After over a year of planning and course remodeling Pickens is again open for member and public play.
“When anyone asks I tell them we are twice as good as we were a couple of years ago,” said Ben Massingill. “And not even half as good as we are going to be,” he added.
Massingill has experience at Pickens as a member, a high school golf coach and now as the Member and Guest Relations Director.
Massingill has a great story to tell both old and new members as well as non members who are welcomed to the course.
Pickens was purchased by the Small Brothers from Cleveland, Ohio. The nationwide construction and development company purchased the course with the plan to develop a new hybrid golf and RV park resort.
“It will be some time before the RVs roll into Pickens,” said Jeff Lococo, who is part of the management team for the club. ”Until then our efforts have been to get the golf course ready to open for the existing members, new members and the public to be able to play at Pickens again,” he said.
The plan calls for the RV Park to use some of the old course around the lake and the rest of the course, which recently went from 18 holes to 14 holes, will now be 9 holes with a twist.
“The course will have two sets of tees for every hole,” said Matt Hightower the pro shop manager. “The tees are placed so you really are playing 18 different holes,” he said.
Greenville golf architect Jeff Lawrence has transformed the course using the existing holes with modifications to the greens and tee box locations, along with strategically placed sand bunkers to challenge players over a 5,618-yard, par 71 eighteen hole experience.
Golfers who are familiar with the course will soon be able to forget about the old hole numbers and enjoy the new routing.
The fifth hole is an example of the difference between the first and second time the hole is played in a round.
“The first time around the hole is a 135 yard par 3. The second time around it plays as a 400 yard par 4,” noted Hightower.
The new layout is still being tweaked. Women and senior members have asked for special tees as on the old design and the course is looking into creating additional tee options.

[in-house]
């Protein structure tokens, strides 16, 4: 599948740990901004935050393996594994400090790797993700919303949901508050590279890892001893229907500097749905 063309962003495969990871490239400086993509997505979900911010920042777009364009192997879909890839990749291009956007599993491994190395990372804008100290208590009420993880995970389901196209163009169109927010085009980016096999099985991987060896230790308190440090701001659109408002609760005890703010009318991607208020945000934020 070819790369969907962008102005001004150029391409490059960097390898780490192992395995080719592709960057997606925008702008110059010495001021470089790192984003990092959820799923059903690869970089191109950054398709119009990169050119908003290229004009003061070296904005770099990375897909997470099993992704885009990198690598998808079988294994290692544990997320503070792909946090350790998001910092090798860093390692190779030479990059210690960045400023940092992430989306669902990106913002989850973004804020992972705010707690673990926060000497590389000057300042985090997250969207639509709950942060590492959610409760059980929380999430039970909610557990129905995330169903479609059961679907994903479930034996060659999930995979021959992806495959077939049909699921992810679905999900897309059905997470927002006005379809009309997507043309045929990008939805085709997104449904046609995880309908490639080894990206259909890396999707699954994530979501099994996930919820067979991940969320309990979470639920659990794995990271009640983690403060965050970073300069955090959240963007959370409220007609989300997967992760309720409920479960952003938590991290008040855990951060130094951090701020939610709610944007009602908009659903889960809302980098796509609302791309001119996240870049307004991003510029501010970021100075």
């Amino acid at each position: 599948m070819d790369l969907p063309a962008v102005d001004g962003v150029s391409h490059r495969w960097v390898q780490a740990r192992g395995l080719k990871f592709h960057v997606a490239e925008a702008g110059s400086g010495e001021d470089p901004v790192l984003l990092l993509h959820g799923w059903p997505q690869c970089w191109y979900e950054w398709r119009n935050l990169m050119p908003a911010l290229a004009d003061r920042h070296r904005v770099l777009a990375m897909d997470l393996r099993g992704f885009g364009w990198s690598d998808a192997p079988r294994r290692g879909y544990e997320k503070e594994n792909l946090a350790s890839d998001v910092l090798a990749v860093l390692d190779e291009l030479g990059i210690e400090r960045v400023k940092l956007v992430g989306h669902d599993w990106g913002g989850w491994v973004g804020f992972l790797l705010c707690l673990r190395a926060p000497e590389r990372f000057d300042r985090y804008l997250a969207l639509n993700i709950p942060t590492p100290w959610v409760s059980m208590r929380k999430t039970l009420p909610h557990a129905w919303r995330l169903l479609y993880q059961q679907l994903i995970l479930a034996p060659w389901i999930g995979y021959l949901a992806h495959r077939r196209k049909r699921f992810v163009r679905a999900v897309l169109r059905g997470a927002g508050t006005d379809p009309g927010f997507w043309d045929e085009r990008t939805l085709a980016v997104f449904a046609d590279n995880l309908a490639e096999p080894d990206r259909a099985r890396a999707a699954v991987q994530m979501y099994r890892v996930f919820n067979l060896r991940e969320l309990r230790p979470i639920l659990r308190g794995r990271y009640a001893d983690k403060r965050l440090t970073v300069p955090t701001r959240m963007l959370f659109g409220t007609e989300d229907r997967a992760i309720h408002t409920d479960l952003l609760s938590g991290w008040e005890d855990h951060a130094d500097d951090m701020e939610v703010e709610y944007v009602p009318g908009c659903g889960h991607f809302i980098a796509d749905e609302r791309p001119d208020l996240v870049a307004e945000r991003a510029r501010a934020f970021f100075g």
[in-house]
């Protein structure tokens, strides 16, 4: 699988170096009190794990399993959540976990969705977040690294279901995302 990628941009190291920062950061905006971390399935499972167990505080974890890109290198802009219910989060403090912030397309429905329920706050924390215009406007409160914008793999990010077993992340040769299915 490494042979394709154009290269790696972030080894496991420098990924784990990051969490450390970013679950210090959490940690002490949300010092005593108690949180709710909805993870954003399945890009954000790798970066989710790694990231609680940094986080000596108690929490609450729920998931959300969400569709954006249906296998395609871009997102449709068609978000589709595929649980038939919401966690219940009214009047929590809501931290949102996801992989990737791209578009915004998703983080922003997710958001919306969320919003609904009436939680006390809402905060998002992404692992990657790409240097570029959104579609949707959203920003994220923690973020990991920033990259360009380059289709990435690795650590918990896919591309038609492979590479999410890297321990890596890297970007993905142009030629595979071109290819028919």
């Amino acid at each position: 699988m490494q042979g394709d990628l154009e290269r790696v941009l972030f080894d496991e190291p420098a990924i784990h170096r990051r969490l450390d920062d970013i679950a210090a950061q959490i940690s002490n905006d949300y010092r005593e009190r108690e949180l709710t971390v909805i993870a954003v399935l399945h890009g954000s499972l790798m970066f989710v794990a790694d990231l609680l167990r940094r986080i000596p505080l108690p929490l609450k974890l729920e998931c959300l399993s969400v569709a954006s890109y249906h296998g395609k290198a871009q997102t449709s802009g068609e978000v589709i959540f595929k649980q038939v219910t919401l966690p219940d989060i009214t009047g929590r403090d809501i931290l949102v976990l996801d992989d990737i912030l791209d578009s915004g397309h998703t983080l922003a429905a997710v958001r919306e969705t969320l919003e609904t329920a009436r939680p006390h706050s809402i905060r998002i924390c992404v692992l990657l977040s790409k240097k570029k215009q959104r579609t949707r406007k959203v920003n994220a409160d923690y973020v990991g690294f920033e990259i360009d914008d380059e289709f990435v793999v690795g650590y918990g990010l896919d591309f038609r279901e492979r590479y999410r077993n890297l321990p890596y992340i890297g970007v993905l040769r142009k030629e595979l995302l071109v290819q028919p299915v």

The finishing hole is the old 18 and it still is a risk reward hole that is one of the better finishing holes in the Upstate.
The course was closed for much of last summer and slowly began opening in the late fall for members and an occasional guest.
“The grow in process started last June and by early summer golfers will see the full benefit of the new Diamond Zoysia greens and Tahoma 31 tee boxes along with the improved turf on the fairways,” said Lococo.
Golfers will enjoy the driving range, putting and chipping greens and sand bunker practice area as well as new carts and the improved cart paths.
“A lot of places are having trouble getting new carts, but Lynn Williams, a long time member, had some influence with Club Car and we just took delivery of a new fleet,” said Massingill.
Golfers will also see the end result of more than half a million dollars worth of golf course maintenance equipment that is now helping superintendent Bentley Suduth make sure the greens are cut and maintained at the proper height along with other regular maintenance functions that had been hit or miss in the past.
The golf shop is in a large trailer now because the old clubhouse is gone.
The focal point of the club and resort will be a new clubhouse built on the location of the old tennis courts.
The two story 9,000 square foot building will have golf course views from a deck as well as a full service restaurant and bar, fitness center and the golf shop.
When the RV resort is completed it will also serve as the check in location for visitors,
Tennis and pickle ball courts, a chipping green and fun putting green, all near the clubhouse are in the plans.
The new clubhouse will boast a 12,000 square foot resort style pool and lazy river next to the clubhouse so guests will be able to see the pool and the course from the deck.
Recent supply chain issues have caused the new owners to slow some of the improvements, but their enthusiasm for the club and the future RV Resort has not wavered.
“We had a Thanksgiving wing-ding and both John and James (Small) flew in to play in the tournament and meet the members. They really are enthusiastic about what is happening here,” said Massingill.
During the transition the membership ranks fell, but many of the old members are coming back as they see progress has been made not just promised.
Whitt Jefferson has most recently joined the staff at Pickens. The Anderson native has spent the last five years at Burlingame Country Club near Sapphire, NC.
Jefferson is the new Director of Golf at the Club and is charged with developing golf opportunities for both members and guests.
Pickens will operate as a semi-private club with daily fee golfers welcomed.
Currently there is no initiation fee for new members. The Club offers several membership options that are outlined on its website at http://www.pickensgolfclub.com.
Tee times can be made online or by calling the golf shop at 864-878-6083.
“We still are the same friendly Pickens for everyone who has been here before, but we are better than ever and getting better every day,” concluded Massingill.
Categories: Golf Course Profiles